In the most emotional moment of his speech, he paid tribute to the first responders and ordinary citizens who responded to the Boston Marathon bombings last April, calling them the “firm and big-hearted, pragmatic, and compassionate people I know the people of Massachusetts to be.” One of those responders, MBTA Transit Officer Richard Donohue, who was injured in the gunbattle in Watertown, was in the audience for the speech, and delivered the pledge of allegiance before it.
House Speaker Robert A. DeLeo and Senate President Therese Murray said they were pleased to hear the governor recall how much had been accomplished in the past seven years.
“Quite frankly, I know I turned to the speaker at one point, and we both looked at each other as he listed the things off — we’ve accomplished a lot, a lot in seven years together, and the Commonwealth is in a much better place than when we found it,” Murray said in an interview after the speech. She noted that the Senate had already passed a bill to raise the minimum wage and said the chamber would be taking up a separate bill to overhaul unemployment insurance “very shortly.”
Following the speech, DeLeo reiterated his commitment to pass a higher minimum wage, but said he wants to make sure it is accompanied by unemployment insurance changes that he said will help keep the business climate competitive. “We’ve been talking about addressing UI for years and years and years,” DeLeo said. “And I think it’s about time we do that.”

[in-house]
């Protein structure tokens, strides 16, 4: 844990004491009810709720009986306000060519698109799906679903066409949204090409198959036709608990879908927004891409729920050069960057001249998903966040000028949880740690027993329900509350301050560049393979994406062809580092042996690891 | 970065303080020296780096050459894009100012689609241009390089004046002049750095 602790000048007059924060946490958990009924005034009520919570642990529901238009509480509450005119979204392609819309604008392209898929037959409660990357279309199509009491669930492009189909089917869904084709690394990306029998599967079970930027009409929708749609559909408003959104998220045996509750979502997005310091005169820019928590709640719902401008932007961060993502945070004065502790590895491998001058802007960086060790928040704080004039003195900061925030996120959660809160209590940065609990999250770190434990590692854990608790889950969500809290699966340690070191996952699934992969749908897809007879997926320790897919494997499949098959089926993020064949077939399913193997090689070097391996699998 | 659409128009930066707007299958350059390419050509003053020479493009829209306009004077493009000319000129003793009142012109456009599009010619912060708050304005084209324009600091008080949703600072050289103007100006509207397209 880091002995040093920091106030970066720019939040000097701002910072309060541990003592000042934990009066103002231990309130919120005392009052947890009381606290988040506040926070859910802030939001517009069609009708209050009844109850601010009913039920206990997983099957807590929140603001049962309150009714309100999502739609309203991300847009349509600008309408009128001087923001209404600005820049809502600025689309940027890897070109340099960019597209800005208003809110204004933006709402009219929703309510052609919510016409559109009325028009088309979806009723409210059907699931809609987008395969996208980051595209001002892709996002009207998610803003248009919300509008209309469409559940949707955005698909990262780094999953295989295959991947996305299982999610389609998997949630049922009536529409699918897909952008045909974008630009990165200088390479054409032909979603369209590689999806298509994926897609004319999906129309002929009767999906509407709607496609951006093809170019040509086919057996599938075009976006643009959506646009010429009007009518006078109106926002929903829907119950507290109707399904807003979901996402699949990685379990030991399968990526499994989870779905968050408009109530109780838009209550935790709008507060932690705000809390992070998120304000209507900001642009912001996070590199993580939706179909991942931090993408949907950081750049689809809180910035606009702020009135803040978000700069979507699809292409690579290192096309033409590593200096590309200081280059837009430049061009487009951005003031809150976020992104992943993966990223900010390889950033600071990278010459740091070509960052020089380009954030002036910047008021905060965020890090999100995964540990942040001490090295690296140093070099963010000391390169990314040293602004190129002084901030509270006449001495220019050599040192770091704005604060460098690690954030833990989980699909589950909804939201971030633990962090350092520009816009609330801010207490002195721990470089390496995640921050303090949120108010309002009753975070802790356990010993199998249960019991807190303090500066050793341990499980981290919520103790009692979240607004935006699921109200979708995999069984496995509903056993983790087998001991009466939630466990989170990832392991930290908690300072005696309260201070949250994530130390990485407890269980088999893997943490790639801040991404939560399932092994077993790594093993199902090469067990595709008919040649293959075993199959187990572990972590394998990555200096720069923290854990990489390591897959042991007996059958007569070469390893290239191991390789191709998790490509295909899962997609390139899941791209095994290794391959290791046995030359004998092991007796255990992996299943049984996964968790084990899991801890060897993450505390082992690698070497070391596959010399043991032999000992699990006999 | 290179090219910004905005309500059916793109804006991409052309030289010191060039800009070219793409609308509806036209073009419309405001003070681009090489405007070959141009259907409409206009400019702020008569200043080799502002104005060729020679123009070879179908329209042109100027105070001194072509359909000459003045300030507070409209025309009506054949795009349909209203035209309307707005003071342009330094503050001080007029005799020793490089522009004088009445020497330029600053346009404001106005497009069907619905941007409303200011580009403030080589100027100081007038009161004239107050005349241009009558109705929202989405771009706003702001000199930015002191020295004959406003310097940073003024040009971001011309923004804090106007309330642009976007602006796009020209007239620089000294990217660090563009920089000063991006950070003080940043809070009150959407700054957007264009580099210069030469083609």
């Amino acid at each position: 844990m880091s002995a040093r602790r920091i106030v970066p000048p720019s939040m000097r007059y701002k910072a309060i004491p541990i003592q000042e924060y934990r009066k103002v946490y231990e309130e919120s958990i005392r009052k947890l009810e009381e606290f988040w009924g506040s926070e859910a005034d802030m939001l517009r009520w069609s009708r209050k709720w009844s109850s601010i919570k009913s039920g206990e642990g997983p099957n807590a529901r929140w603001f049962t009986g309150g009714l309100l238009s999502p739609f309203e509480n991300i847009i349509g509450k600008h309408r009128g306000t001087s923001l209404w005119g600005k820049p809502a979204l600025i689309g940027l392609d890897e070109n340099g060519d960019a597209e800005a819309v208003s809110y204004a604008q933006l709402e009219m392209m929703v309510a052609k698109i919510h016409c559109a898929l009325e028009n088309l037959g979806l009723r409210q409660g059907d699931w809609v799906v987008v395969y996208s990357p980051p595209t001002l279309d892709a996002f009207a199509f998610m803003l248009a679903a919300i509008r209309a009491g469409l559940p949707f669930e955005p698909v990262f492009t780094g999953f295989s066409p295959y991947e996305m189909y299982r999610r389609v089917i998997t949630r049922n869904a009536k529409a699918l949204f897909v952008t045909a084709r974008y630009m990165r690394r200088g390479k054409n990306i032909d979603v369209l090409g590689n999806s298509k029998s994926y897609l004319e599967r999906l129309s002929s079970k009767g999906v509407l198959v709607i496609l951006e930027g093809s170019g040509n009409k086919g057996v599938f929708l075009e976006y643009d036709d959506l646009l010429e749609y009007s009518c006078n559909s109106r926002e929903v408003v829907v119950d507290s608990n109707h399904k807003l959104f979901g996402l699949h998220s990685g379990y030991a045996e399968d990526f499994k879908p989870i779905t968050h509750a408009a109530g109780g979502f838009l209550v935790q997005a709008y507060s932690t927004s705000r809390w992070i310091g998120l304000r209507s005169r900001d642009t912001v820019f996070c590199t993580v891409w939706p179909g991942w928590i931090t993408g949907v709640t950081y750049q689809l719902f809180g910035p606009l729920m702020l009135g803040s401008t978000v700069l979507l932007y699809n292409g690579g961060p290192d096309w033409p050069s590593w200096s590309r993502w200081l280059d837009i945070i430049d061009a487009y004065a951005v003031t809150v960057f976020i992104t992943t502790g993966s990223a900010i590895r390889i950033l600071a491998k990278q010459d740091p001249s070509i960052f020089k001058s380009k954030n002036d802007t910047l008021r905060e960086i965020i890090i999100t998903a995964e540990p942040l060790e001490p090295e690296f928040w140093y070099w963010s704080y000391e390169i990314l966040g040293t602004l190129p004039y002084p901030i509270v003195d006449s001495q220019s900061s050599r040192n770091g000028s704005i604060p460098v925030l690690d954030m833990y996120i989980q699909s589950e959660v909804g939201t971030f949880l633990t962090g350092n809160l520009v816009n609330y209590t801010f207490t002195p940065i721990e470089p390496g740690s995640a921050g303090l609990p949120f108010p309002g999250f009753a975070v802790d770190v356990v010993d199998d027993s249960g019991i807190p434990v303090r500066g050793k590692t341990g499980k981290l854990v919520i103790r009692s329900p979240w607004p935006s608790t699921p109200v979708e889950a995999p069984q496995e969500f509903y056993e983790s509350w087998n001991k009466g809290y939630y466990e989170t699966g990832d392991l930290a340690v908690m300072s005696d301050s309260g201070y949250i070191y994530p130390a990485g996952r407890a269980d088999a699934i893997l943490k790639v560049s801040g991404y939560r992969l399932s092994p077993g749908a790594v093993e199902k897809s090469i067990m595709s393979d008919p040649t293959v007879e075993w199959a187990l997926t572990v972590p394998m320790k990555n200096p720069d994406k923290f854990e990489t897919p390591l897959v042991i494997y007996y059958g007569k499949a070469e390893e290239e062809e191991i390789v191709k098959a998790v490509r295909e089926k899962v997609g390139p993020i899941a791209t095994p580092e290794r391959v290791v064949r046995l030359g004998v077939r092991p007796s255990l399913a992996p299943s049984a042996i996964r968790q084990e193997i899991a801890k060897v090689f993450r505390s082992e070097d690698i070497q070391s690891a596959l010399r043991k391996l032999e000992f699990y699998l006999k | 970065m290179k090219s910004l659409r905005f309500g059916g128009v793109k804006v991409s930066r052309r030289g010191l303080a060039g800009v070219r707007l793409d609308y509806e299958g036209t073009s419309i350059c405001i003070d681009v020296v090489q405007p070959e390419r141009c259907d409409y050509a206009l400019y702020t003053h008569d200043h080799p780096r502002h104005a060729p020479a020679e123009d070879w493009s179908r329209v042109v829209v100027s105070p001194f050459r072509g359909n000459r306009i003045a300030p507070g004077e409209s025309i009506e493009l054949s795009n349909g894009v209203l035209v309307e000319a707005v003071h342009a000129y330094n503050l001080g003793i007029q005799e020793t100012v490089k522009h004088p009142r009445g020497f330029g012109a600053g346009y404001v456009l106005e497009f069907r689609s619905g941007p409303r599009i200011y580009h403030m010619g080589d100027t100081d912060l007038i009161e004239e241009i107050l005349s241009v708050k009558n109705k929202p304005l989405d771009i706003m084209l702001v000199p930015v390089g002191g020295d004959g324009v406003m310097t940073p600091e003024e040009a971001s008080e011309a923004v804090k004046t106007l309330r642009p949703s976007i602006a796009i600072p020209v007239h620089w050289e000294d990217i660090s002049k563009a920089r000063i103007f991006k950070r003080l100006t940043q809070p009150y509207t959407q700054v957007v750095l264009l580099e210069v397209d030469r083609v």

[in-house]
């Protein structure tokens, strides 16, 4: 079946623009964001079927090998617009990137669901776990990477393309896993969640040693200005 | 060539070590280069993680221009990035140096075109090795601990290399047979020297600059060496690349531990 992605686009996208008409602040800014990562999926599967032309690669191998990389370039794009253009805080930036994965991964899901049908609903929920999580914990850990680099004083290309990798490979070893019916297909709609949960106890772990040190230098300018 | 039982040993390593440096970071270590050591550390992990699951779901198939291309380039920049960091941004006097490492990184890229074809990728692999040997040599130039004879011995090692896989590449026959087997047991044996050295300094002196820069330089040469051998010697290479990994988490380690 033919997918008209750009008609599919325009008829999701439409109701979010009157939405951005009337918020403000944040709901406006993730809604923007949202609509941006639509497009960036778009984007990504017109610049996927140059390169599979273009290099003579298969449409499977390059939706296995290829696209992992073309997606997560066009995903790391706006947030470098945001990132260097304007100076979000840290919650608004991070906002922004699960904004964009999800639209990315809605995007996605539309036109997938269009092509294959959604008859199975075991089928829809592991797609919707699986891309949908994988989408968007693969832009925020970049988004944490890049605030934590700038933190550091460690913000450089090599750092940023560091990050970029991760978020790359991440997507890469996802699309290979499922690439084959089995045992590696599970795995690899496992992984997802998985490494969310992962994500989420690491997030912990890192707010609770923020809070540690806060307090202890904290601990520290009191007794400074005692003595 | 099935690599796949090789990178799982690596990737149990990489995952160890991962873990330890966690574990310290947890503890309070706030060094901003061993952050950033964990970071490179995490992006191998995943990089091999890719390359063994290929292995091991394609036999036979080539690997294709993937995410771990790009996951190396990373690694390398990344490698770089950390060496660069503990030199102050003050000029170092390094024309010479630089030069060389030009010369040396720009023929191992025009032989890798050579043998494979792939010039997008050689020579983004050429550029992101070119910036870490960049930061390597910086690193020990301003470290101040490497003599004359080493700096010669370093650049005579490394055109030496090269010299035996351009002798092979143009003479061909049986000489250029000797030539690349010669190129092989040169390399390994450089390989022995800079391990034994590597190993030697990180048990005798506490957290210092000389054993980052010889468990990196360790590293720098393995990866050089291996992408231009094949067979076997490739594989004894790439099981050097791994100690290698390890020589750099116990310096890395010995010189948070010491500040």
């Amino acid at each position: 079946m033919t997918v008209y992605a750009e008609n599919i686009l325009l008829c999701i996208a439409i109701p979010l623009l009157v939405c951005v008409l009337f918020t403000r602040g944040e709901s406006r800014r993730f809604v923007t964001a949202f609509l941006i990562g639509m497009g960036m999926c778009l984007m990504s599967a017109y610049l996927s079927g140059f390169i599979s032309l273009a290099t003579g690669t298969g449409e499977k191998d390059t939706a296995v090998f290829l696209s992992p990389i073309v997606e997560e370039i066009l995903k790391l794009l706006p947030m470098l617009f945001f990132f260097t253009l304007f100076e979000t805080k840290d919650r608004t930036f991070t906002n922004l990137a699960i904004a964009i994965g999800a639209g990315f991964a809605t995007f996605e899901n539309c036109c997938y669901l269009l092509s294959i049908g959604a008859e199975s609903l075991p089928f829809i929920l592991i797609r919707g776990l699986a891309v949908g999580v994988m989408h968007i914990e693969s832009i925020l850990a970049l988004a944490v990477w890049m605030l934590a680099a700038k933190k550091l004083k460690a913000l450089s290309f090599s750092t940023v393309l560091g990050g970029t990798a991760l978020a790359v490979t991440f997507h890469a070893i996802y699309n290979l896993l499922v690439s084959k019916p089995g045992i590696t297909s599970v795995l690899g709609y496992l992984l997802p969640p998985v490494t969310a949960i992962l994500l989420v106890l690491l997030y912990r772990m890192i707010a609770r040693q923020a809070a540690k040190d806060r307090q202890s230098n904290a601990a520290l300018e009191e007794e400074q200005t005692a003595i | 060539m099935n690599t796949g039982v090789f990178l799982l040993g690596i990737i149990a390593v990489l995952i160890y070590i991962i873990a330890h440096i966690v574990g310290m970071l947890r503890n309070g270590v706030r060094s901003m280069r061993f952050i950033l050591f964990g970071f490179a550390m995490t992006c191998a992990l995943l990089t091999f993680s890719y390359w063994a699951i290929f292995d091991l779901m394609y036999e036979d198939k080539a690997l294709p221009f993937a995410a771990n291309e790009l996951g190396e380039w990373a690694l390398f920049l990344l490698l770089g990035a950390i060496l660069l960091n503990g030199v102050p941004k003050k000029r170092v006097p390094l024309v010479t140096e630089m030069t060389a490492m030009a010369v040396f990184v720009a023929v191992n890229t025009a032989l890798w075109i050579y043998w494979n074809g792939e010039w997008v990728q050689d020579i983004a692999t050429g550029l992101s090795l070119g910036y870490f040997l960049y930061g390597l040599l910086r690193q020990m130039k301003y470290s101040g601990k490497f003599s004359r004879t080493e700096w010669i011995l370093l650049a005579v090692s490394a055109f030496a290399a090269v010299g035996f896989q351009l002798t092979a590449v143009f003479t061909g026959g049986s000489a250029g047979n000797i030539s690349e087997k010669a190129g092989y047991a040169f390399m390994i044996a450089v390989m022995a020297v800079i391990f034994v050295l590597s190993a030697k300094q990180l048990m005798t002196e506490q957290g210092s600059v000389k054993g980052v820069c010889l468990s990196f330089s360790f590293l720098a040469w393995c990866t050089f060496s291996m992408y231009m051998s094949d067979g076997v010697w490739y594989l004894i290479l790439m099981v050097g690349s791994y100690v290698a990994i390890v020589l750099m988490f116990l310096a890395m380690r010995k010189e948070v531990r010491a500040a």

Republicans took a much dimmer view of Patrick’s speech. Senate Republican leader Bruce E. Tarr argued that Patrick’s push for a higher minimum wage would discourage hiring, harming the struggling workers the governor says he wants to help.
“It’s nice to have flowery aspirations,” Tarr said, “but those don’t help you very much if you don’t have a job and your employer won’t hire you because we made it tougher to do so.”
House Republican leader Bradley H. Jones Jr. called the speech “underwhelming.” He said it was particularly ironic that Patrick urged local officials to hold down property taxes. Jones pointed out that Patrick had promised to cut that tax during his first campaign in 2006, but never delivered on the pledge.